Mind of a scientist

When the most famous scientist of our time appears on TV nearly motionless in his wheelchair speaking in his trademark computerised voice, we sit up and watch. His writings too have a huge readership. Stephen Hawking’s memoir, My Brief History, is an extension of his popular lectures giving a concise, illuminating account of the Cambridge cosmologist.

Interspersed with hard science and anecdotes along with rare photographs, the brief volume offers glimpses of his personal life dogged by a debilitating illness. He takes the reader from his upbringing in post-war London as a school boy, through the days in Oxford and Cambridge, and the years of acclaim as an iconic cosmologist.

Son of a doctor, Hawking was not a brilliant student. As a child, he had a passion for model trains and was curious how machines worked. “My aim was always to build working models that I could control. It was an urge to know how systems worked and how to control them,” he writes. He was interested in how things operated and he used to take them apart to see how they worked but was not skilled with his hands when reassembling the machines he dismantled. 

At the age of 21, he was diagnosed with a rare motor neuron disease, which steadily deteriorated. Some doctors gave him only a few years to live. Though initially shocked, he got over the despondency. “Clearly there were people who were worse off than me — at least my condition didn’t make me feel sick,” Hawking writes. Being confined to a wheelchair and communicating through a speech generating device meant no handicap to him. He states: “When you are faced with the possibility of an early death, it makes you realise that life is worth living and that there are lots of things you want to do. My disability has not been a serious handicap in my scientific work. In some ways, it has been an asset. I was able to devote myself completely to research.” 

The deteriorating physical condition barred him from experimental research and forced him to enter the theoretical realms where he excelled. He considers it one of the secrets to his fame: “I fit the stereotype of a disabled genius. I can’t disguise myself with a wig and dark glasses — the wheelchair gives me away.”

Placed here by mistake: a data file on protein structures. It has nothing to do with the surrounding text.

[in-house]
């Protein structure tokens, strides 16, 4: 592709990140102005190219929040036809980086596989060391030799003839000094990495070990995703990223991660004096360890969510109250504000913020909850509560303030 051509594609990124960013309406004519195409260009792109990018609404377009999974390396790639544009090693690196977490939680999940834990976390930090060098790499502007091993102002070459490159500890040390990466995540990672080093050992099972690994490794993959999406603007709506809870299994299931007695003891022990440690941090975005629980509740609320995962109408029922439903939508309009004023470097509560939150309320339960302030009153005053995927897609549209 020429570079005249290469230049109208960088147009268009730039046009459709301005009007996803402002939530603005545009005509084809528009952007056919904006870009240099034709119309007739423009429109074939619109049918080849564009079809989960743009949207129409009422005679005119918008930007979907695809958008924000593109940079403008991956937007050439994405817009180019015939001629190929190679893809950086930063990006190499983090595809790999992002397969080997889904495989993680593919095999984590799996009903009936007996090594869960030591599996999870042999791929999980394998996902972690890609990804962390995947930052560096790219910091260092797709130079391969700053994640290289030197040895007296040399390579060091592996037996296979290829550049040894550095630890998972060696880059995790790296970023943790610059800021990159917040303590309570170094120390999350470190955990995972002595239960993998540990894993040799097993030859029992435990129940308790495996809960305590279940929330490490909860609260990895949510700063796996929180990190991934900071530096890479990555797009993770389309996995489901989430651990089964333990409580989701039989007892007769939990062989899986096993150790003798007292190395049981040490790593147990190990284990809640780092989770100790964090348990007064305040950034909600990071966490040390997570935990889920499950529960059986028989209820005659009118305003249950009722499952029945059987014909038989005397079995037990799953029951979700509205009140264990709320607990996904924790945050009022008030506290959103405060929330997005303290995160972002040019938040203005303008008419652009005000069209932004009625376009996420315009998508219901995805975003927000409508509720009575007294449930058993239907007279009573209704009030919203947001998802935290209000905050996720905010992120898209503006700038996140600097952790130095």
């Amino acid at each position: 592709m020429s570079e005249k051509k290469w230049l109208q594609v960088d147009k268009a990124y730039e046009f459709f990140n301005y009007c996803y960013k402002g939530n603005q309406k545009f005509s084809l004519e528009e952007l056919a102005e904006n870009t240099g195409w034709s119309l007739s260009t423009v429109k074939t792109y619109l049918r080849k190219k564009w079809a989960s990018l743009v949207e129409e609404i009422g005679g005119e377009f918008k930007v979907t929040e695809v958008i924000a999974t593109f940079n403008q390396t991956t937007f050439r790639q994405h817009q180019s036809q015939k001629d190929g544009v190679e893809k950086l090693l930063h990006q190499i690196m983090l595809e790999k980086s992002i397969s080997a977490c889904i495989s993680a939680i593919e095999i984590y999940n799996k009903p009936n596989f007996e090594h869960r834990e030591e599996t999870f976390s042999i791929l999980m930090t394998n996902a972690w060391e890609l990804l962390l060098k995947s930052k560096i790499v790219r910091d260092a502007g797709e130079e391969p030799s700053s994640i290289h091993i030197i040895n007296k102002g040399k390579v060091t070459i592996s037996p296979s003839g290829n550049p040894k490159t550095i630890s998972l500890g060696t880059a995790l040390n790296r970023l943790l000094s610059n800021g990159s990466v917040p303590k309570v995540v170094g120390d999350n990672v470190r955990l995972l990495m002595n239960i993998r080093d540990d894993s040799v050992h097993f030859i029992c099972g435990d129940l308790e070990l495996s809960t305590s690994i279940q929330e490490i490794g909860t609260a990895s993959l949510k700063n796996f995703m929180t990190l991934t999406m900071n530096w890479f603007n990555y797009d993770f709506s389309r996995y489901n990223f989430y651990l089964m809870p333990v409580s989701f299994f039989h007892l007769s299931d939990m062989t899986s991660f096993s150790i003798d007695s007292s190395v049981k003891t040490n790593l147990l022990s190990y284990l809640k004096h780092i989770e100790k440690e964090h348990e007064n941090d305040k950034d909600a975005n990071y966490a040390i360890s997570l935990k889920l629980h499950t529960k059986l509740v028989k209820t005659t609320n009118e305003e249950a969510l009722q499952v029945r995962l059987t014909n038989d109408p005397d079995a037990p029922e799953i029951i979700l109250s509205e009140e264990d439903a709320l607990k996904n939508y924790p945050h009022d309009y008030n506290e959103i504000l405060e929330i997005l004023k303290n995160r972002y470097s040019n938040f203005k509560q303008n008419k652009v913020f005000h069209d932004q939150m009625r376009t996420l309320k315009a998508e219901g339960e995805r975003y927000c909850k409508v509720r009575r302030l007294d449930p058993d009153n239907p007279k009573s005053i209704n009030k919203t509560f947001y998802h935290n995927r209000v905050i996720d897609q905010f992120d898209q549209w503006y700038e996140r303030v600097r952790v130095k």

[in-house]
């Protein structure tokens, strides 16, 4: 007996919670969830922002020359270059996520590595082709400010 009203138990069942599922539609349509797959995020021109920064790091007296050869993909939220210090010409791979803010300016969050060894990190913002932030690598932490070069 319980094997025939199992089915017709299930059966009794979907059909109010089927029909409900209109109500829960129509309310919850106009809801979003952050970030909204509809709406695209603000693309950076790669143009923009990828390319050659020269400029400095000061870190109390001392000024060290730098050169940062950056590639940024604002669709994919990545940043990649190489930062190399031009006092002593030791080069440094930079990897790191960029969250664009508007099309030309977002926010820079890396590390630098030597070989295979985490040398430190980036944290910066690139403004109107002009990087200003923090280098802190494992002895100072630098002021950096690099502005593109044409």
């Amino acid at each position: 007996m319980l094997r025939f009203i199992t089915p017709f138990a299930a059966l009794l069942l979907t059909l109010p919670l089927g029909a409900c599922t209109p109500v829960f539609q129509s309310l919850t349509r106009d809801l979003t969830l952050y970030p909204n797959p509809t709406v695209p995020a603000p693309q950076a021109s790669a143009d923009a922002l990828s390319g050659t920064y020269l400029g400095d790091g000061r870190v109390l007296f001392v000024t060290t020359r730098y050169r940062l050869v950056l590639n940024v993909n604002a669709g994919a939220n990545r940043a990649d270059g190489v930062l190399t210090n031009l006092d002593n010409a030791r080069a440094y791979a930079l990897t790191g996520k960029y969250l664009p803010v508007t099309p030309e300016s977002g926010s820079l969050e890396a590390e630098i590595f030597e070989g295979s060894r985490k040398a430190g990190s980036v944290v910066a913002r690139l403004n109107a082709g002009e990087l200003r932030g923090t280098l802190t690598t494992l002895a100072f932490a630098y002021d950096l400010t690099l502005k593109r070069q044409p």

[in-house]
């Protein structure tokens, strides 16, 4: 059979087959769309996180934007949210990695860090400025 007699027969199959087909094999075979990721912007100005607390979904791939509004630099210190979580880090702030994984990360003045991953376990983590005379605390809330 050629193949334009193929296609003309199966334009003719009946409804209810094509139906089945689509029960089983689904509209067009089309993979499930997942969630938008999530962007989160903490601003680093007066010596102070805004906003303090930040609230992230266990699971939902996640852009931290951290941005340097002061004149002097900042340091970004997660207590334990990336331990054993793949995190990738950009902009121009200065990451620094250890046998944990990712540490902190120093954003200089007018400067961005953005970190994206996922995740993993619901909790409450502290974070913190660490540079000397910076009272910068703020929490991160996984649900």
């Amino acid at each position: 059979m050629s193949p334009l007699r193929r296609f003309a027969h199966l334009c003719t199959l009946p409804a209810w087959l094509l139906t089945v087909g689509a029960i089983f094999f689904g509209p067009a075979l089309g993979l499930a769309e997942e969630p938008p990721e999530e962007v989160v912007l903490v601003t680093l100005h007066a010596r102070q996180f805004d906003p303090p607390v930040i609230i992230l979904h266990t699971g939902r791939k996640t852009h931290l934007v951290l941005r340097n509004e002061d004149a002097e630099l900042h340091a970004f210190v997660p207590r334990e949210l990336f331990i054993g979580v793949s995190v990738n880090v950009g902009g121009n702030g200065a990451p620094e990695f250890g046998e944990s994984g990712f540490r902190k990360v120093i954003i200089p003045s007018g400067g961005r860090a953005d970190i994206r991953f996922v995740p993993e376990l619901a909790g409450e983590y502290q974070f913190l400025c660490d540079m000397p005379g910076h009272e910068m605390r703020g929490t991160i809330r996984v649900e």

One who is wary of the media taking an unhealthy interest in his personal life, Hawking is stingy with facts while describing his two marriages and the strain that his debilitating illness created on the relationships. After 25 years of wedlock with Jane, he walks out with one of his nurses to marry her and divorce. He writes: “My marriage to Elaine was passionate and tempestuous,” and that Elaine being a nurse saved his life several times. Apart from the occasional references, he doesn’t throw much light on the persona of the two women.

He devotes a chapter on his monumental work A Brief History of Time, a work on the beginning of time and the evolution of the universe, that became a cult book and sold over 10 million copies. He says, “I wanted to explain how far I felt we had come in our understanding of the universe.” 

For the first time, Hawking looks inward at his own life, at times unorthodox, and intellectual evolution. Here are the five lessons he offers on how to become a genius: Don’t work too hard at school, don’t miss opportunities by being too cool, keep it simple, have fun and always look for the silver lining. A quick read, the 13 chapters of My Brief History, while focusing on his academic achievements add to our understanding of black holes, quantum mechanics and relativity with detailed sections. There is also a chapter on the possibility of time travel. His style is matter of fact, terse, peppered with dry humour.

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